How do I improve the sound of my car's stock stereo?

I have a Jeep Wrangler, and during the summer months I have a canvas top, or no top on it. I’d like my stereo to sound a little better (louder without distortion), but I don’t want to install anything that would entice thieves.

Do I just need better speakers? Is that all there is to it?

I’m no expert, but when one of the stock rear speakers in my car broke and I replaced them with a cheap pair of on-sale Pioneers, the sound got way better. So I’d say that’s a good way to go.

Since you’ve eliminated improving everything besides your speakers, the only thing left to improve is your speakers.:smiley:

You’ll need to know the output of the stereo in watts(W) and the output impedance (Ohms( Ω)) to determine what replacement speakers you can use.
You also may be able to add additional speakers or improve their placement to maximize their sound and volume.

Usually, factory installed stereos will have thin, cheap wire and connectors throughout the vehicle. You could upgrade the gauge of your speaker wire and eliminate any junctions with straight runs to eliminate any line loss, noise, or interference, etc…

Most factory car amplifiers are installed under the front seats now. In addition to new speakers and wiring, I would also add a simple 4-channel amp.

True. I probably could have worded it better.

“Will upgrading my speakers improve the sound of my stock stereo, or do I need to do other things, too? I don’t want to buy a fancy stereo, because I’m afraid it will get stolen.”

On a Wrangler? Good luck. The road and wind noise in that vehicle is so bad that the only thing you can do is throw more power at the problem. And it might not be enough.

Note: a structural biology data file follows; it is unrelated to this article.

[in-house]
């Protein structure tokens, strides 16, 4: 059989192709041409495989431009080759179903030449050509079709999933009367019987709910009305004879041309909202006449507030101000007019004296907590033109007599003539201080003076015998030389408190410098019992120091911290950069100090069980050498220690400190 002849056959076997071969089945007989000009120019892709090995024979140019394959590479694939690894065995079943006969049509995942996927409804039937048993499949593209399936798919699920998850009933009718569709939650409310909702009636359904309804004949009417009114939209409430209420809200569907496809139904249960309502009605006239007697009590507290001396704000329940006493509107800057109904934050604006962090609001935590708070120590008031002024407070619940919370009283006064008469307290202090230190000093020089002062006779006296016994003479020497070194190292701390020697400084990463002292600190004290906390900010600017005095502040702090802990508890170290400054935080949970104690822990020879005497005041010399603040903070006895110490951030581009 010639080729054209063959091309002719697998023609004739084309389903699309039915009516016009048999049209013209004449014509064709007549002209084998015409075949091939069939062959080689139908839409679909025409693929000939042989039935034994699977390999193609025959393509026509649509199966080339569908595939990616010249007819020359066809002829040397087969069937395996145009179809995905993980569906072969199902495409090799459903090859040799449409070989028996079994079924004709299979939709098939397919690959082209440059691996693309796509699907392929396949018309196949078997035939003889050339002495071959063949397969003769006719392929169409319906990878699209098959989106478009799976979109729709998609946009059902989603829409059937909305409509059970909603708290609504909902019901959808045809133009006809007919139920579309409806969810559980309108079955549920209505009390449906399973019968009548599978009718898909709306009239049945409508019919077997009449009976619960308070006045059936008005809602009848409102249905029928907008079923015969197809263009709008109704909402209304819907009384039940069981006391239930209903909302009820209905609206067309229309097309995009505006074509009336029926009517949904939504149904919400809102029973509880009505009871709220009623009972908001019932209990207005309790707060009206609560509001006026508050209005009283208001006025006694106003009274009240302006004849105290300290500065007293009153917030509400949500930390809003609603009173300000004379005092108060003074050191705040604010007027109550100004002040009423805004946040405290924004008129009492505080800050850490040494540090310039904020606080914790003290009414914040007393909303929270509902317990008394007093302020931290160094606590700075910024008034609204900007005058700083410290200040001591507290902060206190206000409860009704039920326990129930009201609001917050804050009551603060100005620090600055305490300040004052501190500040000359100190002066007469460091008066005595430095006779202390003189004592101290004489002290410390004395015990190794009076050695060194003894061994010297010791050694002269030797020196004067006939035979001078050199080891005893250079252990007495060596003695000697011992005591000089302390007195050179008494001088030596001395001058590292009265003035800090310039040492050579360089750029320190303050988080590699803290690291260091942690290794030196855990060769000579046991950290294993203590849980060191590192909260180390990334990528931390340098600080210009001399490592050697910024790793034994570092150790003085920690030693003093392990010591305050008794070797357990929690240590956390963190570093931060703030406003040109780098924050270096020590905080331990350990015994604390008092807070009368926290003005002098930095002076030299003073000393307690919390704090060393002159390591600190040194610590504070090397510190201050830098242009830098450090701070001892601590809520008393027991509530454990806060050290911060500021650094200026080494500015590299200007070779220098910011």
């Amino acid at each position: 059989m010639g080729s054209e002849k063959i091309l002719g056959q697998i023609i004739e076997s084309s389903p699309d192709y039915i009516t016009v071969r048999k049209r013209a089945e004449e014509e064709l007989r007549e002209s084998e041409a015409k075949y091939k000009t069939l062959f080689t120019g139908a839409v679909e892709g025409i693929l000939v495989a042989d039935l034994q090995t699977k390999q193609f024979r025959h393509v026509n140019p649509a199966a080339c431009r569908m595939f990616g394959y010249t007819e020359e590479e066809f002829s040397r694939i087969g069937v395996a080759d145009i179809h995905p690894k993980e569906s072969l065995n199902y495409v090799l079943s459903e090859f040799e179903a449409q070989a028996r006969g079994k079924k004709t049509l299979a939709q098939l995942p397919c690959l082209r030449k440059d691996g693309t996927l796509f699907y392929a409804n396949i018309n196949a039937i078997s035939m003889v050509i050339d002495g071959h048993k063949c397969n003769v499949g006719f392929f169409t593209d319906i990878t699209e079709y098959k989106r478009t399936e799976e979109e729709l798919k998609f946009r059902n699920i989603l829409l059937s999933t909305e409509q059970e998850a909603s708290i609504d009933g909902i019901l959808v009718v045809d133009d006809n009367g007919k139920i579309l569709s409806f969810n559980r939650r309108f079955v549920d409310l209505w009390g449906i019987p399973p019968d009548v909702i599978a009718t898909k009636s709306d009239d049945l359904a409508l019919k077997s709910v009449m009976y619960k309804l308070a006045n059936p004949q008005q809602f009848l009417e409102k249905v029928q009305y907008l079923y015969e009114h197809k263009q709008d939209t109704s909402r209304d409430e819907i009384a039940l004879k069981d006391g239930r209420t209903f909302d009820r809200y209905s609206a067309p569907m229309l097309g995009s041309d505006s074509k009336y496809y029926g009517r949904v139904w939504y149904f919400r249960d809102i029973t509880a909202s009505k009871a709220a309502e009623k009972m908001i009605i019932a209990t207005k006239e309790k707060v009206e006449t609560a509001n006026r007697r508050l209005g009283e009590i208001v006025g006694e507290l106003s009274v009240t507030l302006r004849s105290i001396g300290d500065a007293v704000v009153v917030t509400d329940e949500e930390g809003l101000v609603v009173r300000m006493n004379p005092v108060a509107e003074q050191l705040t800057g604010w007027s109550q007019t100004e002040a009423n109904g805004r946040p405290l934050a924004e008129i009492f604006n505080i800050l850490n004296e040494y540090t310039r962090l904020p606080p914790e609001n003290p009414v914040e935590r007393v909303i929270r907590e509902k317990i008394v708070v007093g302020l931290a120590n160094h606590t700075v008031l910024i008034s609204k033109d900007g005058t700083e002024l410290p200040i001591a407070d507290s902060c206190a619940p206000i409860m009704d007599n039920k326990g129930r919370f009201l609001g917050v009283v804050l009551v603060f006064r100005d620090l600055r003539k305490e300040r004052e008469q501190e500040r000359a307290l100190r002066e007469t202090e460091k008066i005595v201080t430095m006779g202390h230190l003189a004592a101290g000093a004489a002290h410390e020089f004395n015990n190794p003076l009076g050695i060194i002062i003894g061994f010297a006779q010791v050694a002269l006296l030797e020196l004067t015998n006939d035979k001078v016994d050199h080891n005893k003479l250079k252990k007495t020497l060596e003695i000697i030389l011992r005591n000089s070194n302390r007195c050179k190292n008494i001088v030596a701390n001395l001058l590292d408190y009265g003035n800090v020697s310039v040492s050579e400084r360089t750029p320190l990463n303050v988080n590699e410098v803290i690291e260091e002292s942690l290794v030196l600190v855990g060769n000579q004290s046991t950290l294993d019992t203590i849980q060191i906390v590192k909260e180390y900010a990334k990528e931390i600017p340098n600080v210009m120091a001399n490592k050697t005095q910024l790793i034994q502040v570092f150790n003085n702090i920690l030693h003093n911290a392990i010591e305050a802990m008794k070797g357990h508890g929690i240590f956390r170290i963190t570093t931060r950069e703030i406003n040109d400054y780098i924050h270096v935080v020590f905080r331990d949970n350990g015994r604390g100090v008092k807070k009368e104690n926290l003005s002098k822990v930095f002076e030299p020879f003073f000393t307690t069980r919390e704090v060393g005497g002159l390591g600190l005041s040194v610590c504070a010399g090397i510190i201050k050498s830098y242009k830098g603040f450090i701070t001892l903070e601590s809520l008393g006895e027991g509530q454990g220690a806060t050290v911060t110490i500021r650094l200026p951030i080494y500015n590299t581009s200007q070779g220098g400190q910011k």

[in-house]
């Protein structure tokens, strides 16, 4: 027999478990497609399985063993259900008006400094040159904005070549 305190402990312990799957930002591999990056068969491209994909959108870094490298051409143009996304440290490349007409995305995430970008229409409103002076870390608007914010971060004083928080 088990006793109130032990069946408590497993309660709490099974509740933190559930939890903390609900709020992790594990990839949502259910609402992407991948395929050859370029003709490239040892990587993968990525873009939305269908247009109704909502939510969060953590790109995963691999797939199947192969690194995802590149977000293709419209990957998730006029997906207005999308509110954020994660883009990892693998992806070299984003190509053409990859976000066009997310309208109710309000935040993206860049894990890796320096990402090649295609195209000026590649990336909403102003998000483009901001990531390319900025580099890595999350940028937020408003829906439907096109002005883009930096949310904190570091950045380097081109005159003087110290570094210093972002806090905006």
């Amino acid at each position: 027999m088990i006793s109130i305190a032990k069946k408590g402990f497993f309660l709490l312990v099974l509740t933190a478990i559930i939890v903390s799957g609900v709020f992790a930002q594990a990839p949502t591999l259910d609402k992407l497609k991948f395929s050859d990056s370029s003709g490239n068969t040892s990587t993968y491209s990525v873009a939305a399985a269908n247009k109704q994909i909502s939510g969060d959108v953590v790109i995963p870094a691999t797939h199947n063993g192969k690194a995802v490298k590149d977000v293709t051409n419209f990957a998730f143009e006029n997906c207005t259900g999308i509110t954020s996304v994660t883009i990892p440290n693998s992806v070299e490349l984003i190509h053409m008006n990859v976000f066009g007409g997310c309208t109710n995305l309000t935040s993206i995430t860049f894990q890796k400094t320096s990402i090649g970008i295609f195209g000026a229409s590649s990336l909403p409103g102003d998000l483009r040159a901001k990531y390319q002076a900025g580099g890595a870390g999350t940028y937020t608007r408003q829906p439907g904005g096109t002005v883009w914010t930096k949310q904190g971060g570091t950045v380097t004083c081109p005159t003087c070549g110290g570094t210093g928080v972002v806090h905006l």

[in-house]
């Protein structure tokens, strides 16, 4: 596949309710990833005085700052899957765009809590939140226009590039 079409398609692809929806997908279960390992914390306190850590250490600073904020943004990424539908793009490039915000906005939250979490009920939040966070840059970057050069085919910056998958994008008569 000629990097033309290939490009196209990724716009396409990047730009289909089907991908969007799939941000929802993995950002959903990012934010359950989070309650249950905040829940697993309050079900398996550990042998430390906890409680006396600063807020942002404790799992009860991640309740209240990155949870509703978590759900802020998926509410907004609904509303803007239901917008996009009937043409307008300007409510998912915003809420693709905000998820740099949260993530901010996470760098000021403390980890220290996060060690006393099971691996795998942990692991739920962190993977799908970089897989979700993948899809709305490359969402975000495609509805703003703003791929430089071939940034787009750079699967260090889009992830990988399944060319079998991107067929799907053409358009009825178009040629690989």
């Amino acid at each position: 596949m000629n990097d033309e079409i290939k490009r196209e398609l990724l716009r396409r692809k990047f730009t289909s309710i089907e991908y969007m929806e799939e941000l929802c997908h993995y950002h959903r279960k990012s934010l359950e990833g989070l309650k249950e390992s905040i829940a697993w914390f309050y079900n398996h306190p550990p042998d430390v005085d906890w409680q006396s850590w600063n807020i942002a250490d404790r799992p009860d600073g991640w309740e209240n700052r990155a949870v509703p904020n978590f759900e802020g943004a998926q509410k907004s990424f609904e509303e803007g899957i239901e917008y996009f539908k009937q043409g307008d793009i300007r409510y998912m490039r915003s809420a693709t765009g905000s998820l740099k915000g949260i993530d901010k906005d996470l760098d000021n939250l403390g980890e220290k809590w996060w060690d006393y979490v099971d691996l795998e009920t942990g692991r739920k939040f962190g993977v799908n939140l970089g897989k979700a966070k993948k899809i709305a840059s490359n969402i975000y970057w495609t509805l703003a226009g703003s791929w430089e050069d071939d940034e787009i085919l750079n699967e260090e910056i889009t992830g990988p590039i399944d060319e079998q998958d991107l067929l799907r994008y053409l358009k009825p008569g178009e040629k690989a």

There aren’t many questions that can’t be answered “more power”. :slight_smile:

And yeah, high-quality acoustics are not in the cards. If I could buy $75 worth of speakers and perceive some improvement it would be worth it, though.

Do you have the infinity system, or just the base two- or four-speaker? If the base, then a small 4-channel amplifier with a set of speakers that can handle more power might help. But speakers alone won’t do it; aftermarket speakers tend to have lower sensitivity than OEM and may actually be not as loud.

I’ve been trying to find an answer to the question “Do you have the infinity system, or just the base two- or four-speaker?”. I think I have the upgraded 4-speaker sound system, but not the infinity system. It’s a really decent stock stereo, but not great.

well if your not gonna upgrade your amp, or head unit, and you are really thinking about speakers, go with component type systems. These have the sub and tweeter separated and includes a crossover. Lots of systems can crank past the threshold of perceived THD. Total Harmonic Distortion. These component systems allow the power of certain frequencies to be diverted to the speaker that can best utilize it without sounding like crap. This allows you to crank it more and hear less crap clipping. Check out crutchfield. These will be better than ANY all in one speaker IE, 2 way, 3 way 6x9’s or whatever size you may have. Some speakers are more efficent so you could get more DB from one speaker over another. You only need 3 db to effectively double the sound. To double the sound thru a amp you need to triple the power.

I have owned many convertibles, and I have found the best way to have a loud and clear sound system is with an amplifier and surface mount speakers such as these:

Pioneer TS-X150 3-Way Surface Mount Speakers

I typically can mount the speakers under the seats, with the sound aimed towards my feet, and they are hidden so none of mine have ever been stolen.

The advantages of surface mount speakers are that they are self contained and do not require any cutting of the interior of the vehicle.

One thing, if your Jeep has a BOSE system (I have no idea if any do) you can’t replace anything without replacing everything! Amps & speakers are a non-common ohm and only work with other BOSE components…

Chrysler doesn’t use Bose. However, what you’re saying is true for many/most branded OEM audio systems these days.